DOMINIC College students received a special sneak peek into the world of animal husbandry when the school’s resident Toggenburg goat, Kelly, recently gave birth.
“It was very well-timed with the students getting to watch me deliver the baby in the college stables,” Dominic College director of science K-10 Jane Myers said.
“The female baby goat was given the name Qiairy and has become a popular addition to our little school farmyard, which includes alpacas, sheep, calves, donkeys, goats and a much-loved pony.”
Kelly and Qiairy are just a few of the many animals students come into contact with as part of Dominic College’s new animal husbandry and marine science course.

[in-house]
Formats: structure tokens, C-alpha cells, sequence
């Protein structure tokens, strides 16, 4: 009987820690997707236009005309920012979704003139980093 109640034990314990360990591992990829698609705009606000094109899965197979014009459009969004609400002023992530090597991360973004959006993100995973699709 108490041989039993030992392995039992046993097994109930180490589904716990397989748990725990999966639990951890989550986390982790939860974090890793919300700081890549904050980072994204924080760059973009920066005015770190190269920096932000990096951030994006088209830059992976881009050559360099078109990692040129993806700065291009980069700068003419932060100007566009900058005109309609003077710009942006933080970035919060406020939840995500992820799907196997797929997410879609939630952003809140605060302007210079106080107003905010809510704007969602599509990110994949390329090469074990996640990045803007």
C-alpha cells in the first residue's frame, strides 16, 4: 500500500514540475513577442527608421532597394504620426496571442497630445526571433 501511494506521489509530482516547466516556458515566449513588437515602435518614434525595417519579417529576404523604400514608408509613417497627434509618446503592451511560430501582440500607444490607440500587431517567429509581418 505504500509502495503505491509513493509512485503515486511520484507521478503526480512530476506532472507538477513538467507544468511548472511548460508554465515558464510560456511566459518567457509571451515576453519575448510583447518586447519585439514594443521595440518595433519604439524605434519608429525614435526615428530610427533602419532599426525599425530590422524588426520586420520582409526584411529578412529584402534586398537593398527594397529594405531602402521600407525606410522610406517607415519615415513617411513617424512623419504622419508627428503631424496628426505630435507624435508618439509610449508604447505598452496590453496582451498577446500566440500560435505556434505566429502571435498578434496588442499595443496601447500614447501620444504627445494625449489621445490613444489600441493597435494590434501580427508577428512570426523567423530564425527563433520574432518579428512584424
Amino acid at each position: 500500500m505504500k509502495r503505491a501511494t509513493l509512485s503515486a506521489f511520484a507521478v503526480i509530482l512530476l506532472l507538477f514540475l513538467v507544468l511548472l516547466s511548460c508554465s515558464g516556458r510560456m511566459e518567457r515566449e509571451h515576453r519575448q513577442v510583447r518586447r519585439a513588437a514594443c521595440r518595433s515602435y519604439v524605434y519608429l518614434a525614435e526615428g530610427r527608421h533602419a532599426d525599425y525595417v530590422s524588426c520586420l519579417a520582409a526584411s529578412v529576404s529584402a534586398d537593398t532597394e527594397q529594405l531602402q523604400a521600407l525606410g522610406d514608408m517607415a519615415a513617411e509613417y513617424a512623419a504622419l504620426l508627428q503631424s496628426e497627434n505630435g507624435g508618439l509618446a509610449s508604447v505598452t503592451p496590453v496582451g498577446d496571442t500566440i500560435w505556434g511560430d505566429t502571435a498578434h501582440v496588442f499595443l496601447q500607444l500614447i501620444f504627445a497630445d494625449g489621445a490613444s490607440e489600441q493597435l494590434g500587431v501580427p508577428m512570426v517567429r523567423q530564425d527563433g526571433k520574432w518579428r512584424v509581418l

Ms Myers said she developed the course in response to an increased student interest in marine biology, veterinary science and environmental science at a university level.
“In the animal husbandry component of the course, students gain an understanding of the classification, anatomy, physiology, behaviour and ethical care of a variety of animal species,” she said.
Dominic College principal Beth Gilligan said the development of a number of new facilities on the school’s extensive grounds helped to support this “highly-engaging” new program for students.
“Not only are our year nine and 10 elective students studying the life and care of these animals, but students from Kindergarten to year 10 also experience animal care activities in their science classes,” she said.
Caption: Dominic College director of science K-10, Jane Myers, with new baby goat, Qiairy.